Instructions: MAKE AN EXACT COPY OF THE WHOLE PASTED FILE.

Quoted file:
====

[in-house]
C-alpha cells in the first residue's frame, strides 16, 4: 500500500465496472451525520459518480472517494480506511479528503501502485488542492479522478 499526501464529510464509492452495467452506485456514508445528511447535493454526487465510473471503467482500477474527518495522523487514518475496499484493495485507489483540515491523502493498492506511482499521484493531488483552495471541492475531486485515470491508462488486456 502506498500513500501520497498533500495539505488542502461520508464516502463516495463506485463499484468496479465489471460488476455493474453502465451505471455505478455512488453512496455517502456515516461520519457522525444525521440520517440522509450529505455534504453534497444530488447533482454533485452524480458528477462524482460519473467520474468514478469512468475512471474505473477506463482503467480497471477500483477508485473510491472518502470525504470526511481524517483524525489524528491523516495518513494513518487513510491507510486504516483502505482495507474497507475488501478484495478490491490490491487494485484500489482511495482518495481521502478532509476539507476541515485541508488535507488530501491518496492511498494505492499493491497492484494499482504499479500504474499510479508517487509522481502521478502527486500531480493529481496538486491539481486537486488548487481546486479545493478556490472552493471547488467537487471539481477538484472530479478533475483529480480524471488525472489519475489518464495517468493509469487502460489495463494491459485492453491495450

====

[in-house]
C-alpha cells in the first residue's frame, strides 16, 4: 500500500465496472451525520459518480472517494480506511479528503501502485488542492479522478 499526501464529510464509492452495467452506485456514508445528511447535493454526487465510473471503467482500477474527518495522523487514518475496499484493495485507489483540515491523502493498492506511482499521484493531488483552495471541492475531486485515470491508462488486456 502506498500513500501520497498533500495539505488542502461520508464516502463516495463506485463499484468496479465489471460488476455493474453502465451505471455505478455512488453512496455517502456515516461520519457522525444525521440520517440522509450529505455534504453534497444530488447533482454533485452524480458528477462524482460519473467520474468514478469512468475512471474505473477506463482503467480497471477500483477508485473510491472518502470525504470526511481524517483524525489524528491523516495518513494513518487513510491507510486504516483502505482495507474497507475488501478484495478490491490490491487494485484500489482511495482518495481521502478532509476539507476541515485541508488535507488530501491518496492511498494505492499493491497492484494499482504499479500504474499510479508517487509522481502521478502527486500531480493529481496538486491539481486537486488548487481546486479545493478556490472552493471547488467537487471539481477538484472530479478533475483529480480524471488525472489519475489518464495517468493509469487502460489495463494491459485492453491495450